Hormones and Gum Disease

Gum disease is a condition that affects the soft tissue of the gums. In its early stages, gum disease can cause redness and swelling of the gums. Additionally, you may notice bleeding when you brush or floss your teeth. As it advances, gum disease can cause your gums to recede. Your teeth rely on the stability of the gum tissue, so gum recession can loosen your teeth. Eventually, you may lose one or more teeth. 

The main contributor to gum disease is plaque. If you don’t brush or floss your teeth efficiently, you may leave behind plaque. When plaque stays near your gum line, the gums can become irritated. The plaque can build up underneath your gums, which will make the condition worsen. 

While plaque is the leading cause of gum disease, it is only one factor. There are other reasons why you may develop gum disease, including hormones. Changes in hormones can cause your gums to become more sensitive, increasing your risk of gum disease. As a result, women are more likely to develop gum disease. This is because they naturally experience more changes in their hormones. 




When women first enter puberty, they experience a surge in estrogen and progesterone. Progesterone is a hormone that is important for many functions, including regulating a woman’s cycle. Entering puberty typically means that a woman will develop a menstrual cycle, which increases the blood flow to the uterus. Additionally, it can cause an increase in blood flow to the gums, causing sensitivity. 

Unfortunately, this can make the gum tissue more sensitive to plaque, brushing, and flossing. 


During menstruation, there is more blood flow to the gums, making them more likely to bleed. Additionally, this can make them more sensitive to plaque. The plaque can then cause an infection more easily.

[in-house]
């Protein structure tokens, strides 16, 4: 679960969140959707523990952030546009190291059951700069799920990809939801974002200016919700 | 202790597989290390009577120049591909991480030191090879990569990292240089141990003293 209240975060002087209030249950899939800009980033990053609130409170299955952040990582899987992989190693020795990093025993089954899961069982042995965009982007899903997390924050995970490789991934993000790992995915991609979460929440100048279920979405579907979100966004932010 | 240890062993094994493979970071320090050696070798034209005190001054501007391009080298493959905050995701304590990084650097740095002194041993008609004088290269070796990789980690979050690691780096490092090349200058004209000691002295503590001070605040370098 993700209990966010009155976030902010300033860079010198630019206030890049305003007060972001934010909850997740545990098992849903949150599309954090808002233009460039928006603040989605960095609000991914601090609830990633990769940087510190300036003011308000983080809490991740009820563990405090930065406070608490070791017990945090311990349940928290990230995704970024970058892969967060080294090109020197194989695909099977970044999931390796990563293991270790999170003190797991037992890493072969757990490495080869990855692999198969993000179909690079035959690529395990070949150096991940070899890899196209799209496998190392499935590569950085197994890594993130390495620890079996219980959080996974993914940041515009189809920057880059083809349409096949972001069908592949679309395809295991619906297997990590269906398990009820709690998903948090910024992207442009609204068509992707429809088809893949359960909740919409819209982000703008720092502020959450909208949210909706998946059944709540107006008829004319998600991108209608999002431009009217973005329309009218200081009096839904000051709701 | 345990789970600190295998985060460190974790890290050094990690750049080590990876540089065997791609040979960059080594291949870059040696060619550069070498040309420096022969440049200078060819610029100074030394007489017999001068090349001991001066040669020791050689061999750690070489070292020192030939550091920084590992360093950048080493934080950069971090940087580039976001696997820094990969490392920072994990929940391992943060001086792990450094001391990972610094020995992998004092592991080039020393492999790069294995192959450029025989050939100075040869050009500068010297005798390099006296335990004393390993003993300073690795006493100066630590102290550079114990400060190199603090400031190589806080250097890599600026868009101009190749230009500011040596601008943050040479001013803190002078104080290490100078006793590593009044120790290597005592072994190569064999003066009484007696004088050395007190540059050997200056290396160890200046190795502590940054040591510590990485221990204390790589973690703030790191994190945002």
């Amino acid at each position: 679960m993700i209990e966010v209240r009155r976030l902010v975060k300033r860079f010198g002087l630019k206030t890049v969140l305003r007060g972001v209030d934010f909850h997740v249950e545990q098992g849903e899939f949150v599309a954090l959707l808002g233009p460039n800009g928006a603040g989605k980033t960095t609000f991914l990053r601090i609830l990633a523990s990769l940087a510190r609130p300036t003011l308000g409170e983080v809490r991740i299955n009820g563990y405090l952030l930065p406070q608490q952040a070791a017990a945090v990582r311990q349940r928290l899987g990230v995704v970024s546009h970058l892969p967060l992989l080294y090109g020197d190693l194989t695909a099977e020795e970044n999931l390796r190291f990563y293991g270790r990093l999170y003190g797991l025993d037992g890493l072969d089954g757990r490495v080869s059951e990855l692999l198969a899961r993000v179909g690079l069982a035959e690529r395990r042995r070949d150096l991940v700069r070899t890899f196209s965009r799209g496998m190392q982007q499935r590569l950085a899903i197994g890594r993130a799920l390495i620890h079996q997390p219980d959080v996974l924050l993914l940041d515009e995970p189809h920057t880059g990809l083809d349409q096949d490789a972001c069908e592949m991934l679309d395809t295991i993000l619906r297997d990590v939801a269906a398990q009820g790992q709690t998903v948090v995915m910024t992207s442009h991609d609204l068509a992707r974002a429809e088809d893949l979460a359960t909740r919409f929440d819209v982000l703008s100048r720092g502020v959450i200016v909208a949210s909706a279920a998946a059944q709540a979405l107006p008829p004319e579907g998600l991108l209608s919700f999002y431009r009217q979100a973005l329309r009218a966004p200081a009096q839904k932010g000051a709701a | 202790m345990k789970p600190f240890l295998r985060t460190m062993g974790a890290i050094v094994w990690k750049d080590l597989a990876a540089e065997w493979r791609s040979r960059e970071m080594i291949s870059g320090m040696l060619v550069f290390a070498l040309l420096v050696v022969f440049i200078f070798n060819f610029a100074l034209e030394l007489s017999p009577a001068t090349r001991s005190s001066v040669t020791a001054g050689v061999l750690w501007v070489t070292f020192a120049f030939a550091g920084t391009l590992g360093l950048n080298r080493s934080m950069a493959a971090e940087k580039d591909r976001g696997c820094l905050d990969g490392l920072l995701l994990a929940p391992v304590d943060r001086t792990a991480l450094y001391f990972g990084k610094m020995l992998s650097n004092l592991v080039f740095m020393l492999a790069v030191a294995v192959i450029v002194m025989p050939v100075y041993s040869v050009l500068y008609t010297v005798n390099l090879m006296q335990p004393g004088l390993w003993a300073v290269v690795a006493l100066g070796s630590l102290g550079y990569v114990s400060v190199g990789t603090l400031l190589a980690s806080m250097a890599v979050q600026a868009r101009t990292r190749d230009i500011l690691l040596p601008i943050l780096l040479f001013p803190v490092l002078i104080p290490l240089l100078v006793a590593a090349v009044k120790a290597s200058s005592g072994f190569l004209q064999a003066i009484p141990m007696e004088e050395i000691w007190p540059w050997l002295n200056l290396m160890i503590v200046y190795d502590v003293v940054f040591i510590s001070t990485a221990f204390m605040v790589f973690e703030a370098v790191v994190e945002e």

A menstruation cycle can also increase the amount of progesterone—a hormonal influx. When the body experiences an influx of hormones, it increases the likelihood of developing gum disease. In fact, there is a special form of gum disease known as menstruation gingivitis, which occurs a day or so before the period. 


Women are more likely to develop gum disease while they are pregnant. This is because their hormone levels change constantly. For 40 weeks, a woman’s body undergoes massive changes and surges of hormones, including progesterone. As a result, during the second to eighth month of pregnancy, women can develop “pregnancy gingivitis.” Therefore, it is important to see your dentist throughout your pregnancy


Another period where a woman is more susceptible to gum disease is during menopause. Menopause causes the lowering of estrogen, which can cause other health issues. A common complaint is the development of dry mouth—a condition where the mouth doesn’t produce enough saliva. 

If you don’t produce enough saliva, you are at a higher risk of developing gum disease. This is because your mouth needs to stay moist in order to be healthy. Dry mouth can cause an increased production of plaque.